2. Josh McCown | QB | TB | 2014 Cash: $5,750,000

USATSI_8257220_160074578_lowresThe Buccaneers were hoping the same Josh McCown that took the reigns from Jay Cutler in Chicago last year would swoop in and lead their franchise back to winning ways in 2014. That’s been far from the case.

In the 9 games he’s been active (missed 5 games due to a hand injury), McCown’s averaging 17 completions, 216 yards, 1 TD, 1 INT, and a lousy 72.6 QB rating. He’s completing just 56% of his pass attempts in 2014, and is currently the 34th ranks QB according to Pro Football Focus (PFF). His $5,750,000 in cash earning ranks 20th among 2014 QBs and his cap number rises from $4.75M to $5.25M. He’s a prime candidate for a restructure and/or release this offseason.


3. Dexter McCluster | RB | TEN | 2014 Cash: $4,050,000

USATSI_8168736_160074578_lowresThe Titans signed McCluster away from the Chiefs with the intentions of him becoming the “Darren Sproles” of their offense, presumably becoming a factor both in their rush and pass game.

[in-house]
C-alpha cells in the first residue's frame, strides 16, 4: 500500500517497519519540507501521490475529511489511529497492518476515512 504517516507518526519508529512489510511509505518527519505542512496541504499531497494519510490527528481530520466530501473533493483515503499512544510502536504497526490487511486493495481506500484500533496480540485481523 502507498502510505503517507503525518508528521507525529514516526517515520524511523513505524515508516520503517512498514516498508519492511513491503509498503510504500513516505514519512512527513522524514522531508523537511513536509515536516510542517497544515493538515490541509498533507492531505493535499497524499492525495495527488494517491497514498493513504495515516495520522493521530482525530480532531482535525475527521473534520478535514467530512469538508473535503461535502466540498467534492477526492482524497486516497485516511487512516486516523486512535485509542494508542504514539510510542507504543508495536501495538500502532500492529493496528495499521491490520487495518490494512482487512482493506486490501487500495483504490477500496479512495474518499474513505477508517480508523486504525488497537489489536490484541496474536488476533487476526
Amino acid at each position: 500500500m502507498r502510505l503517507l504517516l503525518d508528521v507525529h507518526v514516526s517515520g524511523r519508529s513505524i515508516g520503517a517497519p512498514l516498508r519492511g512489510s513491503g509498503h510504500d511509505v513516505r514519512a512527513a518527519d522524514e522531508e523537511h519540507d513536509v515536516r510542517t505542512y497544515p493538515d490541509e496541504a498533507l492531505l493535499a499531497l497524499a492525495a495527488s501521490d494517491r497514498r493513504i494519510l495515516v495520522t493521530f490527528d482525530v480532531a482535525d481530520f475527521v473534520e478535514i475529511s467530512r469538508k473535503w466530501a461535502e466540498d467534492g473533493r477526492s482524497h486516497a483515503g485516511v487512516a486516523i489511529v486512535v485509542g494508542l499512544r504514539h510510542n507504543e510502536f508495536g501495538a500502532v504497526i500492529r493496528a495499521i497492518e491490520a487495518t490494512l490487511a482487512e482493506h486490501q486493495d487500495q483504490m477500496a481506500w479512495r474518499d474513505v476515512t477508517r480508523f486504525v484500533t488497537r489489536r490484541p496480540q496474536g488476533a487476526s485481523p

In total, McCluster rushed 40 times for 131 yards, while catching 26 balls for 197 yards, and just 1 touchdown. Certainly the Titans were hoping for more than 328 yards from scrimmage when they signed him to a 3 year $9 million contract last March. His $4.05M cash ranks 9th among 2014 running backs, while he ranks 20th in both PFF and our True Value ratings.


4. Percy Harvin | WR | SEA/NYJ | 2014 Cash: $11,000,000

USATSI_8276155_160074578_lowresObviously being run out of Seattle wasn’t in the master plan to start the year, but Harvin never found consistency anywhere in 2014. He’s caught a combined 47 balls for 439 yards and a score, while rushing for another 201 yards.

While an average of 53 yards from scrimmage each game isn’t dreadful, it certainly doesn’t merit the $11 million in cash Harvin’s pulling in this season (tied for 6th most among active WRs).

With no additional guaranteed money (or dead cap) remaining on his contract, a restructure or even release is likely this offseason.


5. Vernon Davis | TE | SF | 2014 Cash: $5,106,250

USATSI_8051000_160074578_lowresAfter a maligned offseason that included threats of holding out for more money, and the launch of his stock from Fantex, Vernon Davis has spiraled downward in terms of statistical production.

Davis finished the 2013 campaign with 52 rec, 850 yards, and a whopping 13 TDs. But through 12 games active in 2014, he’s caught only 25 balls, for 236 yards and just 2 TDs.

He’s earned just north of $5.1M cash this year, 10th most among tight ends. While his $7M cap figure in 2015 is a bit of a decrease from this year, it may be too rich for the 49ers wallets.

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Understanding Jay Cutler’s Contract

December 18th, 2014